Supply chain management and logistics is taking centre stage in many companies today. There is a realisation that in the majority of markets it is not only companies competing but their whole supply chains.
Until recently the areas of warehousing and distribution have not been seen as core to a company’s operations and as a result have not always attracted the cream of management talent. Experienced managers have tended to fall into roles such supply chain management, logistics management and warehouse management from areas such as procurement, I.T. and even HR. Having landed there however the majority have stayed because of the challenges and the variety of work compared to other management roles.
Outsourcing in this area has also been popular as companies look to buy in expertise and look to reduce costs. As a result in-house managers lack the basic knowledge to assist them in ensuring that their warehouses are equipped, not only in terms of fork lift trucks but also trained labour and technology, to play a significant role in the fast changing markets we experience today.
The effective management of warehouse operations and inventory control are critical to the supply chain of any organisation. The ability to maintain a smooth, constant and efficient flow of goods and services to industry and in today’s e-commerce world, the individual consumer, provides a significant challenge to warehouse and logistics managers in terms of processes, organisation and cost.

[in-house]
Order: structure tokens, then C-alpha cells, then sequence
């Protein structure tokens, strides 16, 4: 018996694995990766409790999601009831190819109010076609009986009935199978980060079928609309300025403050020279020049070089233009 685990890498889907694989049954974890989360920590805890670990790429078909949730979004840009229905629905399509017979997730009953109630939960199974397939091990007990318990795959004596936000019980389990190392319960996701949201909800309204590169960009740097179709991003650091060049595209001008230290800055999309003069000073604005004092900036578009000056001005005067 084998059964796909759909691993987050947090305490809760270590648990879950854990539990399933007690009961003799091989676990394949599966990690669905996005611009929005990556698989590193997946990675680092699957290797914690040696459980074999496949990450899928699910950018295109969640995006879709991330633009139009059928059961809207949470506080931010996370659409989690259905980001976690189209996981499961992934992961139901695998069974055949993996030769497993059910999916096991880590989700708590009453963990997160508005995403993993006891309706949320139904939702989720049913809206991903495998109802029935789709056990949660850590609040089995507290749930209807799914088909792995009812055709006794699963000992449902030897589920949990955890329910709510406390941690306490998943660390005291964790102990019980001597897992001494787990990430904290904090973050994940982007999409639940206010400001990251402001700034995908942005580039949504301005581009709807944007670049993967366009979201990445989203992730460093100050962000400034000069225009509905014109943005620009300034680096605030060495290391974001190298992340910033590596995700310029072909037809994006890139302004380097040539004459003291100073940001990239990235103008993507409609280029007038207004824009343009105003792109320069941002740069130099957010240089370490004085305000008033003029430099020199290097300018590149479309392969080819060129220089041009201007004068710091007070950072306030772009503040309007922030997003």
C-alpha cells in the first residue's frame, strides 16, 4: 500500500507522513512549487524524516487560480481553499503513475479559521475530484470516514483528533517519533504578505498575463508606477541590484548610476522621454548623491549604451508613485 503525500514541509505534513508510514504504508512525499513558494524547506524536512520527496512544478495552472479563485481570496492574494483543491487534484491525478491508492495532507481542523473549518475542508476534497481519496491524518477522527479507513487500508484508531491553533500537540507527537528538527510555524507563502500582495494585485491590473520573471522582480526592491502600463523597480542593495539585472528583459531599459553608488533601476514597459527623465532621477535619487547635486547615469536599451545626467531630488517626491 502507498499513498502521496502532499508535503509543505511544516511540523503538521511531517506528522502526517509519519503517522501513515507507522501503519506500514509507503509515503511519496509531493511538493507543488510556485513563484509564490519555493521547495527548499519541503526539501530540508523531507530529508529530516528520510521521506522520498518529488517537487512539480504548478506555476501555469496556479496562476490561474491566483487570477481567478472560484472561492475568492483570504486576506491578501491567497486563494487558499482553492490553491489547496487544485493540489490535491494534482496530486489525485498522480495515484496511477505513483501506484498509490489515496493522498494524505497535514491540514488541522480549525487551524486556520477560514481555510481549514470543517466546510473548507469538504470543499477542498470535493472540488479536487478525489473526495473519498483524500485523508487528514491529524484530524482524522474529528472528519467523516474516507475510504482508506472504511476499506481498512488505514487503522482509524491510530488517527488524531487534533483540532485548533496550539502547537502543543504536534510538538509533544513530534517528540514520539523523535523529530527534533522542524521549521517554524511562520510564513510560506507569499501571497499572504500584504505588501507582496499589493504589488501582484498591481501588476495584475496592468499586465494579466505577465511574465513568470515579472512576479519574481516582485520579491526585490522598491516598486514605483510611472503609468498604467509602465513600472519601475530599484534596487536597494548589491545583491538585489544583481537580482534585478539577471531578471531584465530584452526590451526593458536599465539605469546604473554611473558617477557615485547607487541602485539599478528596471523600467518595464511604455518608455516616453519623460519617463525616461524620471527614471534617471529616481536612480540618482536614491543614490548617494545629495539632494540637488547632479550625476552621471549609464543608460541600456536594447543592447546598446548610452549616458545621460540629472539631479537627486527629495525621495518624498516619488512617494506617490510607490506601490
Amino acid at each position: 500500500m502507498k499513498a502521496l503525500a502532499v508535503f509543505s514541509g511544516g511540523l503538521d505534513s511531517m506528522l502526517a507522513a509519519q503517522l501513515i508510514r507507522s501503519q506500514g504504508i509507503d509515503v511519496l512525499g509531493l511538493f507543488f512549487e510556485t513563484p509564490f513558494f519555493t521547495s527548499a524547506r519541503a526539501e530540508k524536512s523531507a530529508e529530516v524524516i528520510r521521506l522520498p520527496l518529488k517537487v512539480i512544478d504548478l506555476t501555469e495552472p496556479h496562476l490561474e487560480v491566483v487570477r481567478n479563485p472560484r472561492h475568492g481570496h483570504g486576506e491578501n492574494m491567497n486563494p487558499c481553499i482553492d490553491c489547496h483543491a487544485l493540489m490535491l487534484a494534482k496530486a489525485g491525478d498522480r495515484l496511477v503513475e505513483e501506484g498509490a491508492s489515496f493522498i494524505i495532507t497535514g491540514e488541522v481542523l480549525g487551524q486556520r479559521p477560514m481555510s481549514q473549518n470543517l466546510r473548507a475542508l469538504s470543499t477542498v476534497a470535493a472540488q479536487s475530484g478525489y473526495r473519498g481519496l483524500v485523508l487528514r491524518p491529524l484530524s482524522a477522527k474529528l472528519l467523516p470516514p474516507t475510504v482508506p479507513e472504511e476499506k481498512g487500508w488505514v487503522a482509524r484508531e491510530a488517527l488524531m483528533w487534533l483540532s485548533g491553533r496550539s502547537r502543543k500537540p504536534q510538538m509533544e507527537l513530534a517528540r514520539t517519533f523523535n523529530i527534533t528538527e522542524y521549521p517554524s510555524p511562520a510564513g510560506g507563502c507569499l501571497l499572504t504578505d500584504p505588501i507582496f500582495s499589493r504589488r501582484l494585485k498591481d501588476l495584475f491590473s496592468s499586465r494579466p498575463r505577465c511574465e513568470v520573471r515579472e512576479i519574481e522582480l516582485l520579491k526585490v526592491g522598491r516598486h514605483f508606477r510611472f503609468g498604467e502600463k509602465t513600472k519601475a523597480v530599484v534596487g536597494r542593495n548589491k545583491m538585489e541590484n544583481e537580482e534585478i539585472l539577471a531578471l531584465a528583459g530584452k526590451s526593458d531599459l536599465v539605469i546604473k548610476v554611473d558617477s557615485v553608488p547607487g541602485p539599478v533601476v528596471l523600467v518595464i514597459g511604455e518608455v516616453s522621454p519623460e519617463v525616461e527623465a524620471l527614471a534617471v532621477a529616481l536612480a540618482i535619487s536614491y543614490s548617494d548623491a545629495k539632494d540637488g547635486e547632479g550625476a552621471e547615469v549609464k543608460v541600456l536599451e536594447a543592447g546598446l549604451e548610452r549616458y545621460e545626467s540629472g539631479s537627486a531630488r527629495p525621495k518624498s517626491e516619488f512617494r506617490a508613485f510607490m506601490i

Managers are continually trying to balance increasing customer satisfaction with reducing inventory levels and cutting costs.
The warehouse has always been seen as an expensive cost centre however it is fundamental to achieving the perfect order – on time, in full, damage free and with the correct paperwork. Very few companies are in a position to supply on a Just In Time basis and therefore the storage of products becomes inevitable especially within a global economy.
The fundamental aspect is to ensure that the minimum amount of stock is held to satisfy the majority of demand at an acceptable cost. This results in a number of trade-offs within the warehouse which must be balanced to ensure maximum efficiency.
Technology continues to advance in this area with sophisticated software and hardware products being introduced into the market. Warehouse automation is increasing in popularity along with both voice and robotic technologies.
These areas, amongst many others, are crucial in today’s fast paced economies and warehouse and logistics managers need to be kept abreast of what’s happening in their field such as the introduction of new equipment including automation, warehouse technologies such as cloud solutions and likely future challenges such as 3D printing.
There is therefore an increasing need for warehouse management training to assist the new breed of supply chain and logistics managers.
Courses can include face to face learning with an experienced trainer, in-house on the job training and distance learning.
As Michael Chang the tennis player said “You can work really hard, but if you’re not training in the right way you’re not going to improve and get to the level that you want to”.
Gwynne Richards produces and runs warehouse management courses on behalf of companies and organisations including The Chartered Institute of Logistics and Transport, UNI, 360 International, Terrapinn and Universities including Warwick, Westminster, Hong Kong Polytechnic and the Singapore Institute of Management. He has also co-produced a distance learning course for Informa. Gwynne has also published warehouse management books and a logistics and supply chain toolkit which are available to purchase from Amazon.